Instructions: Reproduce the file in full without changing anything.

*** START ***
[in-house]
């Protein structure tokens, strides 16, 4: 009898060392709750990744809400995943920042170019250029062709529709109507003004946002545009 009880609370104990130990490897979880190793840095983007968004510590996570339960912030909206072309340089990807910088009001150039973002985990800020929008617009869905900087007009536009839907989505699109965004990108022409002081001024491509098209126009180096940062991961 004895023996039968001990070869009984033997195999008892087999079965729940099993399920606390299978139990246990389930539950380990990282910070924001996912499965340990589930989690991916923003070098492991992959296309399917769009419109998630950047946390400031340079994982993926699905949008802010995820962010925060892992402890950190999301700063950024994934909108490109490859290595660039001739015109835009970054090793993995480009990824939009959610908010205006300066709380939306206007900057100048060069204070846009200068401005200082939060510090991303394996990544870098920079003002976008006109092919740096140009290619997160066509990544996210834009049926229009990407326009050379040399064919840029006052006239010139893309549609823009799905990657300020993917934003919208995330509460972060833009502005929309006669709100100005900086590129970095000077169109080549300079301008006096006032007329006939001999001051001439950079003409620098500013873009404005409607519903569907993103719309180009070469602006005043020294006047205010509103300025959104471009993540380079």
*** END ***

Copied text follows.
[in-house]
């Protein structure tokens, strides 16, 4: 009898060392709750990744809400995943920042170019250029062709529709109507003004946002545009 009880609370104990130990490897979880190793840095983007968004510590996570339960912030909206072309340089990807910088009001150039973002985990800020929008617009869905900087007009536009839907989505699109965004990108022409002081001024491509098209126009180096940062991961 004895023996039968001990070869009984033997195999008892087999079965729940099993399920606390299978139990246990389930539950380990990282910070924001996912499965340990589930989690991916923003070098492991992959296309399917769009419109998630950047946390400031340079994982993926699905949008802010995820962010925060892992402890950190999301700063950024994934909108490109490859290595660039001739015109835009970054090793993995480009990824939009959610908010205006300066709380939306206007900057100048060069204070846009200068401005200082939060510090991303394996990544870098920079003002976008006109092919740096140009290619997160066509990544996210834009049926229009990407326009050379040399064919840029006052006239010139893309549609823009799905990657300020993917934003919208995330509460972060833009502005929309006669709100100005900086590129970095000077169109080549300079301008006096006032007329006939001999001051001439950079003409620098500013873009404005409607519903569907993103719309180009070469602006005043020294006047205010509103300025959104471009993540380079």